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In 2018, Nasa is due to launch its successor to Hubble, the James Webb Space Telescope. The observatory has been designed to pick up signals much fainter than Fraine’s team spotted with the Hubble camera.

In an accompanying article, Eliza Kempton at Grinnell College in Iowa praised the breakthrough. “Searching for water vapour absorption in the atmosphere of an exoplanet passing in front of its host star is akin to looking for a tiny insect passing in front of a bright coastal lighthouse lamp,” she wrote.

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“By first pinpointing and studying those planets that provide a clear window into their atmospheres, researchers will ultimately be able to extend the search for water and other molecules to smaller planets, perhaps even Earth-sized planets, with the James Webb telescope and beyond.”

 


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Colossal failure of leadership’: Trump ‘unfit’ for pandemic, ‘has blood on his hands’ says Pulitzer Prize winning paper

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'Come November, There Must Be a Reckoning for the Lives Lost'

A Pulitzer Prize winning newspaper is responding to President Donald Trump's failure to manage the coronavirus pandemic, and is not holding back. The Boston Globe's editorial board, far from a bastion of far left liberalism, is denouncing the nation's President as "unfit for a pandemic."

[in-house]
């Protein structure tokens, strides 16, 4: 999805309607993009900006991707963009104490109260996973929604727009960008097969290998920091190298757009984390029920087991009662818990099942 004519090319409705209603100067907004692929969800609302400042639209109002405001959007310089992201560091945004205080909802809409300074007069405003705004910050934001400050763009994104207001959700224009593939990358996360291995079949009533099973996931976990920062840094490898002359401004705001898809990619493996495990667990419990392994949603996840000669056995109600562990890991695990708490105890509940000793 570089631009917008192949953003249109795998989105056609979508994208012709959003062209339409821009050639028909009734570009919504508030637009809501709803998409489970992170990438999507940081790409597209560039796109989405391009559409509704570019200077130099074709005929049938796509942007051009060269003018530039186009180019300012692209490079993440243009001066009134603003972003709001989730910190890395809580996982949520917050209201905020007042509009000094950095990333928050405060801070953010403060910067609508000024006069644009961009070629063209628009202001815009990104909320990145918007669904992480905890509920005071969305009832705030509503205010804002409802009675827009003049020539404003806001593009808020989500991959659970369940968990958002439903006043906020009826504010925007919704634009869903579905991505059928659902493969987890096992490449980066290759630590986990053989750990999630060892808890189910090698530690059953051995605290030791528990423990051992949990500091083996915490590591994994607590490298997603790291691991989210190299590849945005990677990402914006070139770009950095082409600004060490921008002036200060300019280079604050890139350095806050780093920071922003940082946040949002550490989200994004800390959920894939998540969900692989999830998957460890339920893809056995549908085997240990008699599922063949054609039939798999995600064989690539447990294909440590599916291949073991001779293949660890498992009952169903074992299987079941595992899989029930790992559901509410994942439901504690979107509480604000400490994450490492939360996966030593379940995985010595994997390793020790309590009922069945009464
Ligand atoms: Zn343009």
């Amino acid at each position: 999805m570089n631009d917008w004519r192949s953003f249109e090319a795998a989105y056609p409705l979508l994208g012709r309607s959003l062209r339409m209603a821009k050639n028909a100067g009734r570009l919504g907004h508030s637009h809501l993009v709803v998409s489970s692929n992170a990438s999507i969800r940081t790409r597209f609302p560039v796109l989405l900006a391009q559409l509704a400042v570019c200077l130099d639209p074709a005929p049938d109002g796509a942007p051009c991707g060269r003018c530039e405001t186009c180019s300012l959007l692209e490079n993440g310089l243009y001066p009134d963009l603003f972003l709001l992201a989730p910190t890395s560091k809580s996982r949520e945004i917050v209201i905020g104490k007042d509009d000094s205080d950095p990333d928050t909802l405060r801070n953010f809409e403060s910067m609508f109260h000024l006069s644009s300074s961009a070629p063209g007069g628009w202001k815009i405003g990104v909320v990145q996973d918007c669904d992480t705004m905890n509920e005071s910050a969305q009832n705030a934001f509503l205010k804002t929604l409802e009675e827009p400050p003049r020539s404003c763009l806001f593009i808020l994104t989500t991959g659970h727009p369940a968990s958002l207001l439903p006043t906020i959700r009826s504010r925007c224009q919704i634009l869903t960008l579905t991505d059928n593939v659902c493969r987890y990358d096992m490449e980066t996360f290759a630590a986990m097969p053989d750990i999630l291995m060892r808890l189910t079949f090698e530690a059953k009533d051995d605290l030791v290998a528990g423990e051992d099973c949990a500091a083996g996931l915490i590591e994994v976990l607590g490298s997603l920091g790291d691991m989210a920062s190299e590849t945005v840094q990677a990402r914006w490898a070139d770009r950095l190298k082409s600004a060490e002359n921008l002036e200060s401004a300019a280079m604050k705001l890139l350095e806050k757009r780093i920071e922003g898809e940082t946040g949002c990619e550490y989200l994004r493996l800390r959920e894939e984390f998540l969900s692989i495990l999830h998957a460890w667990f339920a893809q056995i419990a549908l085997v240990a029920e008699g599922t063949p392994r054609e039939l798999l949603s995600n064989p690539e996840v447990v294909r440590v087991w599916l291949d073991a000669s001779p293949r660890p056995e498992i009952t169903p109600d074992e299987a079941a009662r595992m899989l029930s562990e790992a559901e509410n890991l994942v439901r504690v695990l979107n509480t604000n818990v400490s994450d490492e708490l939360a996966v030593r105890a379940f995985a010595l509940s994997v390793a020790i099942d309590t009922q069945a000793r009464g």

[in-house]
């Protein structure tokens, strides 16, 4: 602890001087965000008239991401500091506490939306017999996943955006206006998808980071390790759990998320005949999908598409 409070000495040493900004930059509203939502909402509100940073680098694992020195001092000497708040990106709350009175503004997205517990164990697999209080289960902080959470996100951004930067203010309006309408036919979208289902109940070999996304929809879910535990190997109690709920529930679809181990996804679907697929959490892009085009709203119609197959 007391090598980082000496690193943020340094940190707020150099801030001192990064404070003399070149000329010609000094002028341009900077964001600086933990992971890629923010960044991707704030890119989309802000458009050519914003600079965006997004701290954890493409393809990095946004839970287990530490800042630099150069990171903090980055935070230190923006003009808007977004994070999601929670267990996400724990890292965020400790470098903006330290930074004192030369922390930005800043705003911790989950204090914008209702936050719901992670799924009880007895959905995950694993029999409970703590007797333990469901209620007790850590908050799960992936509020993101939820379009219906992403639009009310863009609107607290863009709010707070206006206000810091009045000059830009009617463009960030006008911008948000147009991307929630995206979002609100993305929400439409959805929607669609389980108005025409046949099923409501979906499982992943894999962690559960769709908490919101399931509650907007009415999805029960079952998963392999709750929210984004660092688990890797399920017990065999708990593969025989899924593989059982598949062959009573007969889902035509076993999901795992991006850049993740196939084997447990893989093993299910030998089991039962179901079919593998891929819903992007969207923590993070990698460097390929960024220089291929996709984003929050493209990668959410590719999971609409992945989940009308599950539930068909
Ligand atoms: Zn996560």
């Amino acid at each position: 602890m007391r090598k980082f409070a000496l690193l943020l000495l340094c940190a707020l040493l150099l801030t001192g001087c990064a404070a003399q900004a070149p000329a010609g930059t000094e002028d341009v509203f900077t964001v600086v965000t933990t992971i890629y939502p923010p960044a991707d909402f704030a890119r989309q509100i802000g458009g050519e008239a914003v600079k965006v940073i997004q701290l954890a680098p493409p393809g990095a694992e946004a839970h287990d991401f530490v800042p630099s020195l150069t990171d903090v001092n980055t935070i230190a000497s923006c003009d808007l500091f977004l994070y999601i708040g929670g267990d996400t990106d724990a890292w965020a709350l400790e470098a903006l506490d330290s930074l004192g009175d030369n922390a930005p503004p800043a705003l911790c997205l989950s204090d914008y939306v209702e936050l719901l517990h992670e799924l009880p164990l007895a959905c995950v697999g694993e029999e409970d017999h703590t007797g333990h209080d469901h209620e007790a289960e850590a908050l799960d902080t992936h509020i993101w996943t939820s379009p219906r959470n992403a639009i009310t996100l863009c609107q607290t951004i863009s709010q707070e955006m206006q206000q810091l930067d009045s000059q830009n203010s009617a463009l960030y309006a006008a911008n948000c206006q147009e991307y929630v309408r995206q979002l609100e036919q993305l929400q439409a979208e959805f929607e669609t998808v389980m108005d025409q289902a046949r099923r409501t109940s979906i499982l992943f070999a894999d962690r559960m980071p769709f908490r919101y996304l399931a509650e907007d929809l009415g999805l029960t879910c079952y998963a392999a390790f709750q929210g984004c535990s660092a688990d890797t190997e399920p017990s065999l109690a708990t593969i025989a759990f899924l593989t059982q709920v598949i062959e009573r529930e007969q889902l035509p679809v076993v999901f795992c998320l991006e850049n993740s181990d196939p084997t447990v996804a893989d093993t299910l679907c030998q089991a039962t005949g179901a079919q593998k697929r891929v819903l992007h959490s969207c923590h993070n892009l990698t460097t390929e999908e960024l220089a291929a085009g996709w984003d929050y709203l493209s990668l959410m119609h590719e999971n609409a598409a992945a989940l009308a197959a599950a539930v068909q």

"Much of the suffering and death coming was preventable. The president has blood on his hands," the Globe's editorial board writes.

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Trump’s much-hyped Walmart and CVS coronavirus testing centers have been a massive flop

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During a press conference last month, President Donald Trump brought several corporate bigwigs with him to announce that major retailers Walmart, CVS, Walgreens, and Target would all be making their parking lots available to set up drive-through COVID-19 testing centers.

"The goal is for individuals to be able to drive up and be swabbed without having to leave your car," the president said.

It's been nearly three weeks since that announcement, however, and CNN reports that companies have only set up five of these testing centers in the United States so far -- and that none of them are available to the general public.

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‘Let’s not be silly!’ Kellyanne Conway barks at reporter for undermining her ‘bunker’ attack on Biden

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White House aide Kellyanne Conway on Wednesday defended her assertion that Democratic presidential candidate Joe Biden owed President Donald Trump a call to the White House instead of criticizing the government's pandemic response from his "bunker."

During a gaggle outside the White House, Conway was asked why she had slammed Biden during an appearance on Fox & Friends earlier that morning.